Four entries were made for this race: The Ida, by Mr. George Edie, of Lachine; the Surprise, by Mr. Davies, of Lachine; the Mosquito, by Mr. E. Copeland, of Lachine; and the Vanguard by Capt. Dugmore of Kingston. The latter boat is better known as the John A. Macdonald, a name which it formerly bore. At the time for starting only two boats, the Ida and the Vanguard, made their appearance, and as the specified regulation was that there must be three bona fide entries to make a race, this chief prize of the regatta had to go uncontested. As the two boats were in position and ready for the start it was agreed that they should test their sailing qualities by a trip once round the course, without any reference to the prize. The Ida, to the surprise of many, was the winning boat, and was managed throughout in very capital style. The breeze was hardly sufficient to bring out the best traits of the Vanguard. There were large bets on this race, but of course they are all off, as there was no real race.

Second Class - Open to all boats of 27 feet keel and under; prize $75; entrance $7.50. The following boats were entered and all ran: The Fanny Ferguson, George Charlton, Ogdensburg; the St. Elmo, W.H. Inman, Cape Vincent; the Go Softly, A.P. Phillips, Ogdensburg; the Unknown, Mills & Lyman; and the Surprise, taken out of the first class. This was a very pretty race and closely contested throughout. The start was a capital one, and at the winning buoy the boats arrived back very evenly in the following order and time. The boats started promptly at half-past ten o'clock.

Go Softly, 4h. 31m.

Surprise, 4h. 35 m.

St. Elmo, 4h. 35 1/2m.

F. Ferguson, 4h. 36m.

Unknown, 4h. 36 1/2m.

The Unknown protested against a foul by the Surprise at the start, but we understand that the protest was subsequently withdrawn.

Third Class - Open to all Boats of 21 feet keel and under; prize $50; entrance $5. The following boats entered, and all of them were present at the start at eleven o'clock:-The Crazy Jane, S.V. Collins, Cape Vincent; the Qui Vive, J.S. Kirkpatrick, Kingston; the Nettie, B. Minor, Cape Vincent; the Island Maid, Wm. Smithers, Wolfe Island; the A. Ramsay, Gananoque; and the Hard Tack, E.G. Wilson, Kingston. The start was even and without the slightest baulk. The A. Ramsay and Hard Tack, however, soon drew away from the others and established a lead which they maintained throughout the race. The following is the record of the time, although it should be mentioned that the breeze was rather variable throughout the race:

First Round Winning Buoy

A. Ramsay 1:41 4:33

Hard Tack 1:43 4:30

Crazy Jane 1:40 4:32


Qui Vive

The A. Ramsay was declared victor after a closely contested race, which was none the less so from the confidence reposed in the Hard Tack, which was the favourite boat and upon which a good deal of money was staked. We heard offers of four to one given and accepted upon this boat.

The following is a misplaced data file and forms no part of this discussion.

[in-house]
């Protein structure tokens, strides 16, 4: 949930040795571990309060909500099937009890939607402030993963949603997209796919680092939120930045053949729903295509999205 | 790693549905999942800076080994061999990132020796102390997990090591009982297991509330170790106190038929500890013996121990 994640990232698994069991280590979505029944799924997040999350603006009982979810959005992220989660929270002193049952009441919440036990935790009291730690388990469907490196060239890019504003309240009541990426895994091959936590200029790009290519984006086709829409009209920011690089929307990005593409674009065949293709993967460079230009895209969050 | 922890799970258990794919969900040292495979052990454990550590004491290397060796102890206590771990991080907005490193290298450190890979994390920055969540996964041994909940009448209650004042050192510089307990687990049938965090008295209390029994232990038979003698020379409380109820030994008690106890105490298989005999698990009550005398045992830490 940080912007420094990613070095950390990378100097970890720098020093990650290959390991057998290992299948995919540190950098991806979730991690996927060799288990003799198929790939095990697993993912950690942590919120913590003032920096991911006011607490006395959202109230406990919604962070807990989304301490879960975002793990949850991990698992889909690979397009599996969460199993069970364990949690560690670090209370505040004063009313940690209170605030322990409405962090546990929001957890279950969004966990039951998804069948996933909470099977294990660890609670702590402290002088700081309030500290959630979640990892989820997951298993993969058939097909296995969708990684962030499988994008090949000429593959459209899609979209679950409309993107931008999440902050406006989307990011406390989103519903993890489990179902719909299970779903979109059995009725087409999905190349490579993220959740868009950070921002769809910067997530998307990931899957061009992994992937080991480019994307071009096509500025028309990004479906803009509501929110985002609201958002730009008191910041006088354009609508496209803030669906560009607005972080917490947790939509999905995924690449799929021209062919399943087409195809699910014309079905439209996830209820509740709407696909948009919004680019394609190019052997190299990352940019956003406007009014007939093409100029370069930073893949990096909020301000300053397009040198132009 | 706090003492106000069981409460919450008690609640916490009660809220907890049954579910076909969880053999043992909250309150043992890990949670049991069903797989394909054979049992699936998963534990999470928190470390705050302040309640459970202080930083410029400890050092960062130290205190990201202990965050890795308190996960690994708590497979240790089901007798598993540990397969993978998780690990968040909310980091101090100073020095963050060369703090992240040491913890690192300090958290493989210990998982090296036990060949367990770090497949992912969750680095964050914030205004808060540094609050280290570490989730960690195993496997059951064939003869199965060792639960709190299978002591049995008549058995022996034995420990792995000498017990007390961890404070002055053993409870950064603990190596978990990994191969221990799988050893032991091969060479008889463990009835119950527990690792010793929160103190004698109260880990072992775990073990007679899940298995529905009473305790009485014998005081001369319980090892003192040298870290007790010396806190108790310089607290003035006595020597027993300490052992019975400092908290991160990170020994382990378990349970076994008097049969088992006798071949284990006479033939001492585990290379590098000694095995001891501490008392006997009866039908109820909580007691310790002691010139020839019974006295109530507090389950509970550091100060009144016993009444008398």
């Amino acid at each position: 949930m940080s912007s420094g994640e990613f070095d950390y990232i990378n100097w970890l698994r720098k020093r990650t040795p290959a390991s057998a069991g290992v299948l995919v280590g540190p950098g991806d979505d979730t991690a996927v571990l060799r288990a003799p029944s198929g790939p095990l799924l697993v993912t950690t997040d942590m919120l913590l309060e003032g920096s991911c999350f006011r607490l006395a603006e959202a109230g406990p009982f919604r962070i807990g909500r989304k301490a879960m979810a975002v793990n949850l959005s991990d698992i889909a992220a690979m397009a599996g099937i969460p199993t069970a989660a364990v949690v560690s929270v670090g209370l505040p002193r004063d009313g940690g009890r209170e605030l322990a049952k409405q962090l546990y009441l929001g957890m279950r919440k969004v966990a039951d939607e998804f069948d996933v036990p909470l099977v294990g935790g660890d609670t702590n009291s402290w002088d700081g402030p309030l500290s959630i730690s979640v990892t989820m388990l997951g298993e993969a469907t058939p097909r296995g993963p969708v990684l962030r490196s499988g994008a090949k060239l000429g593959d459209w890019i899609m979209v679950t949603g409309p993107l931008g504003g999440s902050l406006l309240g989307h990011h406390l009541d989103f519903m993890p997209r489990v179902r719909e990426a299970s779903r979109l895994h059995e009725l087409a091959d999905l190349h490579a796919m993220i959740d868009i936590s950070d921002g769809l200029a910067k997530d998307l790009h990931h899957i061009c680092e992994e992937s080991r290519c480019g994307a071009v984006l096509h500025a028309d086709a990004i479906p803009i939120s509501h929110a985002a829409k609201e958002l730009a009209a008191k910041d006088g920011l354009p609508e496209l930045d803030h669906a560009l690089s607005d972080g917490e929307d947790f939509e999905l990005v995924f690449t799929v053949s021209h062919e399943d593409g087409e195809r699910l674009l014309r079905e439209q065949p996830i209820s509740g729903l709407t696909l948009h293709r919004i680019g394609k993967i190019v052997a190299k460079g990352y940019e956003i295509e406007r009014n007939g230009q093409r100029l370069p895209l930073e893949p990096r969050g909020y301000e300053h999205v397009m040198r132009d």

Fourth Class - Open to all skiffs of 18 feet keel and under, prize $25; entrance $2:50.

The following boats were entered and ran. The Eclipse, A. McCorkill, Kingston; the Arrow, T. Robertson, Kingston; and the Eclectic, James Adams, Kingston.

The race was won by the Arrow, which was sailed by Mr. Makins, time 2h. 39m. The Eclectic coming in second at 2h. 43m.

The rowing matches excited a good deal of interest, and many persons considered them the best part of the day's programme. The races were all well contested, and the style of rowing was far better than was looked for. The single scull match was won by the Emma, a Toronto boat, which also won the double scull race.

The four oared race was won by the Emma. Lewis Tisdale, of Barriefield, won the boy's prize, and the sculling race was won by the Pearl. The winners in the soldier's race were: 1st - Hawk; 2nd - Artillery boat; 3rd - Kilby Clyde; 4th - Lady Walkem. The races terminated at about half-past five o'clock, and all connected with them adjourned to the British American Hotel, where a capital spread was provided by Capt. Swales, and was done justice to by a large number of persons.

Bearing in mind the haste with which the regatta was planned and got up, it can fairly lay claim to having been a very successful affair, and the Commodore, Draper, Vice-Commodore, Walkem, Mr. Hayter Reed, and in fact all concerned in the executive department deserve public thanks for the very excellent style in which they provided the citizens of Kingston with a good day's sport.

We have not heard of a casualty or disagreeable occurrence of any kind to mar the pleasure of the day.

The Garry Owen - Another survey of this vessel on behalf of the underwriters, the Montreal Insurance Company, was made on Monday last. A diver was brought from Detroit to examine the vessel where she now lies off Ashtabula, Lake Erie. She was found to lie in about 70 feet of water, and the diver in examining her found the port-hole on her starboard side out, with the coal removed from the hull at that part of the vessel. It is his opinion that the port-hole was opened by someone intentionally, and the vessel thus scuttled. The vessel and cargo were insured in the Montreal Company for $5,000. It is supposed that further proceedings will be taken to discover the perpetrators of the act. [Globe]

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Aug. 20, 1869
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Rick Neilson
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Public domain: Copyright has expired according to the applicable Canadian or American laws. No restrictions on use.
Maritime History of the Great Lakes
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Daily News (Kingston, ON), Aug. 20, 1869